The whole point of coverting the data from XML to an array of objects is this:
    – object and array accessing is way faster than firstChild or childNode access both from my tests and from a comment Darron made about childNode accessing actually rebuilds the array (think I said that right, don’t quote me on what he said)
    – secondly, I prefer:

    my_array[2].name

    vs.

    this.firstChild.childNodes[0].attributes.name

    Even though I could use a wrapper script… why? It’s more work, and again, slower.

    I don’t cache the XML file because the conversion takes CPU and time. Saving my array of objects to a local SO is fast as well as reading it back out again and populating my objects. Additionally, I’m not updating the XML file, so there is no keep to keep it in it’s native format (such as adding nodes or whatever).

    Finally, and probably the most opionated thing, is that I prefer seeing my simple array of objects vs viewing the XML. Both in code and in the debugger, it is a lot simpler to view and understand exactly what the data represents.

    I’m hoping you’ll have some thoughts on the above.

  11. Jesse,
    You are correct, this.firstChild.childNodes[0].attributes.name is a slow look up if you are iterating through those values in that manner. You may have mistated your friend, it isnt rebuilding the array, it would be that you are using dynamic lookup and reevaluating that reference each time. The values of childNodes is actually referenced to a string lookup inside the player. So the deeper your path, the more its going to take to look up what each name aka property you are makiing references to. if you keep a pointer like list = this.firstChild.childNodes, then use list[i] you arent doing look up each time anymore. You have a stored point of lookup. In this case to pull off the properties you would only have to return list[i].attributes where this is your property. In this case it is exactly as if you had done list[i] where list was an array of objects. You have one extra property, attribute. If you are using getItemAt with an abstraction of both arrays in the datagrid you will be able to process this efficiently.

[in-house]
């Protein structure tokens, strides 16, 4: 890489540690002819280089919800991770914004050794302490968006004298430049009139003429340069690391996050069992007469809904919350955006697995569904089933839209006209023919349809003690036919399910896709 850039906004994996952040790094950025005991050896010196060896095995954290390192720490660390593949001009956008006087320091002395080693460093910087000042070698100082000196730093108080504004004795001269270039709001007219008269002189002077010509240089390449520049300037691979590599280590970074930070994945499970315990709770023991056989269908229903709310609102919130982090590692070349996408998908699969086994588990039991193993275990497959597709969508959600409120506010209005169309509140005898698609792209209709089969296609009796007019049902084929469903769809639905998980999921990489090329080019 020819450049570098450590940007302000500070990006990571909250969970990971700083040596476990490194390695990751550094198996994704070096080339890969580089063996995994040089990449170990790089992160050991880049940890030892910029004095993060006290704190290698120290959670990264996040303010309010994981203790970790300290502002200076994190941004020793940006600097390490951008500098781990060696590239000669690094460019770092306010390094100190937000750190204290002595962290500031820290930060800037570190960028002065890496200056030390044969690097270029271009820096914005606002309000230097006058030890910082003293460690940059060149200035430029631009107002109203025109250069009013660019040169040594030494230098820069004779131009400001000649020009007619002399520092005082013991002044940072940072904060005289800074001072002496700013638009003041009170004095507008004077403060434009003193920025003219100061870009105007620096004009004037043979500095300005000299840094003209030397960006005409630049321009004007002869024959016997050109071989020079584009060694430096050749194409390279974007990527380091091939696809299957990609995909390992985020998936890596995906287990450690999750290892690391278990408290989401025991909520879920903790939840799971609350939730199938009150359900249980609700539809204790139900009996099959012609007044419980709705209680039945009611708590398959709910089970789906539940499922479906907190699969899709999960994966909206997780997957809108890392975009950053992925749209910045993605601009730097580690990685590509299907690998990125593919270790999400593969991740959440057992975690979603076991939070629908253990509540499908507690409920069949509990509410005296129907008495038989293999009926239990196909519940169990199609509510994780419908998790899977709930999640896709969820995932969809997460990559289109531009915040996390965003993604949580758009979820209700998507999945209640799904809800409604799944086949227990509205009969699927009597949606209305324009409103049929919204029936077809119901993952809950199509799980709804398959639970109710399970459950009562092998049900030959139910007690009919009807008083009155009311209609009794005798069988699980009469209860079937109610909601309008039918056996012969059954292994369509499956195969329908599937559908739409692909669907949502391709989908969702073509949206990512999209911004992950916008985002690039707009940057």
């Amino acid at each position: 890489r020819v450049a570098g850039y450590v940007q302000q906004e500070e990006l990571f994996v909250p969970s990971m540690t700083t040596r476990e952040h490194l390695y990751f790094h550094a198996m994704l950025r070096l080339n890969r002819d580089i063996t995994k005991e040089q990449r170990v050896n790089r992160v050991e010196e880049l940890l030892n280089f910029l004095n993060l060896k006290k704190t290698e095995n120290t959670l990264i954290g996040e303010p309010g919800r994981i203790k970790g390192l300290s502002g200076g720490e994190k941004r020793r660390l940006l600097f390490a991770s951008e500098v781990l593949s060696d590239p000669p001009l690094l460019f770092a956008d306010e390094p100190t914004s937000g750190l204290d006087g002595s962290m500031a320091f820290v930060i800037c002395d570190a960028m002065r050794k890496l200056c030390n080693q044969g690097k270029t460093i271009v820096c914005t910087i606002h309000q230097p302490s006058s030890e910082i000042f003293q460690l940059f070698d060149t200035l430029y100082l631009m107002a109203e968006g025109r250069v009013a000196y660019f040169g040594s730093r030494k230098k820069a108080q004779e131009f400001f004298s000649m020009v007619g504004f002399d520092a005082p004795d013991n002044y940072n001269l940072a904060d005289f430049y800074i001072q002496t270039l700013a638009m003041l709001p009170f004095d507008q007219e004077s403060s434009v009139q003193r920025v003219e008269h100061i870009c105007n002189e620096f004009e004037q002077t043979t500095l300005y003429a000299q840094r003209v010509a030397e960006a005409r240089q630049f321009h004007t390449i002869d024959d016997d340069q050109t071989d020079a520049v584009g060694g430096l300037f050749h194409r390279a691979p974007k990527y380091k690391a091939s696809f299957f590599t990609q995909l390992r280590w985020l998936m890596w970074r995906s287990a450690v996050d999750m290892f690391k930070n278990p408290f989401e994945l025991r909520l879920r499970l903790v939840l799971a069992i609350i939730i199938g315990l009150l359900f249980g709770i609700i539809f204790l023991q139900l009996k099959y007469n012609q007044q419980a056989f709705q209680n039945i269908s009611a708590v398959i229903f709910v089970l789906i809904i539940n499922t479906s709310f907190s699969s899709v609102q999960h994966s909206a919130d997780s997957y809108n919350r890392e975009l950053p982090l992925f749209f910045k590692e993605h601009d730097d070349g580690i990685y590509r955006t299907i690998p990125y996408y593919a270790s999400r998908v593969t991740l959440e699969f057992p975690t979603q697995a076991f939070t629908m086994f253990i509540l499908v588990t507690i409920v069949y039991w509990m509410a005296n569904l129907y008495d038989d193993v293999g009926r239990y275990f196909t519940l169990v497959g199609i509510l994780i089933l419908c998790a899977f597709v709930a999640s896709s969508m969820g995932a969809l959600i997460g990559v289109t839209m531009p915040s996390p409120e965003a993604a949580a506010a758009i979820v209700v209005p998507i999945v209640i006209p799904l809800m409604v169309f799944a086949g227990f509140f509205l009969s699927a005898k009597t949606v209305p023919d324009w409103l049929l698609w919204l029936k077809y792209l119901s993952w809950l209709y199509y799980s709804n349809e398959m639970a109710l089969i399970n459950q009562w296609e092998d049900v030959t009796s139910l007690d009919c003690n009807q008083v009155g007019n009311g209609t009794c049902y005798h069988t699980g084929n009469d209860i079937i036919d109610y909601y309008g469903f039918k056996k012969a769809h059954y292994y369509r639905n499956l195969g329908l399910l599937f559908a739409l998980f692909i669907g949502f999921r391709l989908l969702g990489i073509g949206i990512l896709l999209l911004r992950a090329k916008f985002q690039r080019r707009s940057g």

I’m not sure what this statement means > I don’t cache the XML file because the conversion takes CPU and time.Saving my array of objects to a local SO is fast as well as reading it back out again and populating my objects. Additionally, I’m not updating the XML file, so there is no keep to keep it in it’s native format (such as adding nodes or whatever).

    How are you converting the XML? Just stuff it into the cache. Putting the file into your cache shouldnt take CPU power, you arent converting it, you are storing it via centrals capabilities. When you want to use it again, just load it from cache and assign the XML structure back to your wrapper. Assigning it to the wrapper is the only process and that is merely assigning foo = prop; that is minimal. You are saying it is faster to put it into a shared object? How? You have to write the routines to put it there. The fact that you are processing it all up front and as you stated.. this is your problem. You arent gona get around it. If you try to parse everything into an array of objects and you have no control over the complexity of your xml you are gona hit a bottleneck, because no matter how optimized your routines you arent gona be able to parse it up front as fast as you want it. If you were using C you would be fine :), but no Actionscript. So putting it into a SharedObject when you look at the overall processing is slower than writing a wrapper to the XML.